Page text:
notes and supporting material
If ever there was a woman who has been put on Franklin Veaux’s public pedestal, it is Amber. Amber, the eponymous “Game Changer” and the epiphany in Veaux’s polyamorous life.
The dedication in his memoir reads:
"Amber, my game changer, my giraffe, who inspired me to reach beyond fear and become the best person I could possibly be. I would not be who I am without her, and I will always be forever in her debt."
But you’ve just read Amber’s story—the one where she is the centre of her own life and not simply Veaux’s “catalyst”—and the way Veaux describes their relationship is far from how she remembers it:
“For me, it was a shitty, disrespectful and neglectful relationship with a lot of trauma that I have never really processed, and [have] mostly been trying to outrun for years.”
But if Veaux idolized Amber so much, it might seem incongruous that she experienced their relationship as traumatic and shitty. There’s more than one reason which explains this, but several of them involve Veaux’s propensity for passivity.
Passivity which was noted in Elaine's story.
In Celeste's story, and by the witness account supporting it.
Supported by Veaux’s own LiveJournal entry on November 18th, 2011:
“It's also a feature, too, this lack of proactivity in relationship. It gives me flexibility.”
And alluded to in Veaux’s glowing description of his relationship with Amber, which now takes on a different light. From his memoir:
“Loving Amber was completely effortless.”
Maybe it was. But maybe that was because Amber took responsibility for all the pain and the stress of managing the relationship. This is her experience:
“Franklin will not take responsibility for himself, his life and his relationships. The thing that caused me pain when he was with Celeste was not actually the rules he had with Celeste. Those sucked, sure. But it was the fact that he would not take responsibility for his agreement to those rules, and so he was constantly pulling me in and then it became my responsibility to figure out what the emotional effect was going to be on Celeste, and so *I* became the manager of those rules.
……I felt like I was holding both of our lives together, and I would sit and cry in my car over my lunch break. And he just would not share that burden with me. We were not a team, I was just holding all the stress and misery over our future by myself. And that's what killed it.”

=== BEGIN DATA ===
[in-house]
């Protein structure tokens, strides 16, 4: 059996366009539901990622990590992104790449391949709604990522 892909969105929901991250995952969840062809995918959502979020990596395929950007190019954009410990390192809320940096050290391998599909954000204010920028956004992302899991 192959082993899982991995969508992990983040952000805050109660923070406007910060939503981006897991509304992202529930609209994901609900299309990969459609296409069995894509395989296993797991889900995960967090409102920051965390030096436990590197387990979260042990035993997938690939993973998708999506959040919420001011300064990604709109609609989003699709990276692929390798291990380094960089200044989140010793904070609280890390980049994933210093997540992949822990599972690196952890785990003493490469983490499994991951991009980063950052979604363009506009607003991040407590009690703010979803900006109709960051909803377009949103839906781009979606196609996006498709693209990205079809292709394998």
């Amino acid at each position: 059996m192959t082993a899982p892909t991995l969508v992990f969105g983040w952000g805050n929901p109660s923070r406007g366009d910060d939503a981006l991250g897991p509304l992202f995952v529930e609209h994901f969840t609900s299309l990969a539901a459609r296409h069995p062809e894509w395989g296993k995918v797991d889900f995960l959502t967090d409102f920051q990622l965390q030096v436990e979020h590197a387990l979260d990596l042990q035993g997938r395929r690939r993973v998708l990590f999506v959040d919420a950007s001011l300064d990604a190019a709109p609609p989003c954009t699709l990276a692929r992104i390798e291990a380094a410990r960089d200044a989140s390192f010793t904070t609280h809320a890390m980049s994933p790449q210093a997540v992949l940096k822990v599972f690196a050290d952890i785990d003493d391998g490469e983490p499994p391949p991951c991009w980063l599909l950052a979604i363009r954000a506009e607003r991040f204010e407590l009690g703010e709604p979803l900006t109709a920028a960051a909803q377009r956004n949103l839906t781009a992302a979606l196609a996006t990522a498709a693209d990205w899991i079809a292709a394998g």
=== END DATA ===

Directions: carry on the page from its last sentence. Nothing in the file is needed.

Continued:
Yet it seems that Veaux found Amber’s approach to relationships, where she managed his emotional needs, suited him very well. In a LiveJournal entry on October 6, 2006, he wrote:
“It means less headache and less hassle. It means less worrying, less policing one's thoughts and deeds. I am very fortunate to have found in Amber, and in my other sweeties, people who understand this intuitively. And I am fortunate in that there are certain things I do not have to worry about. I never have to worry about Amber’s other partners; I can trust implicitly that when she chooses to open herself to other partners, she will make those choices in ways that consider my needs as well.”
Based on the testimonies published so far, the same cannot be said for Veaux. He did not make choices that took his partners’ needs into consideration, only his own––even if it caused his partners pain. Amber writes:
The way that Franklin is able to tolerate his partner's pain over long periods of time is that he never, fundamentally believes it is coming from him…
But what if, as Amber believes, the pain and unhappiness does stem directly from his participation (or lack thereof)? Then it becomes a relationship dynamic which inherently gaslights.
In this way, do you see how the very construct of the relationship will gaslight anyone who is emotionally invested in him and then suffers for it?
Because you will always be steered towards believing that the pain is ultimately coming from you, when you know, you *know* that it wasn't there until he did that thing, or didn't do that thing, or did that series of things.
Gaslighting has also been mentioned in Elaine and Celeste’s testimonies. And Amber’s perspective is supported by a conversation I had with Oliver, who was also her partner during the time she was involved with Franklin. Oliver’s witness statement was taken March 1, 2019. He has allowed his words to be used with the following caveat:
“So I want to preface everything by saying that this was a long time ago. So any recollection I have is gonna be colored by that fact. Also I am not sure how good of a narrator I am on this stuff––Amber was somebody who I was deeply in love with, I was crazy about her. And it's been one of the hardest breakups in my life.”
I met her [Amber] right when she had enrolled at University of Florida and moved away from Franklin. I'm wondering if she was trying to get some distance even then. I don't really know. But after a year being in UF she moved in with me.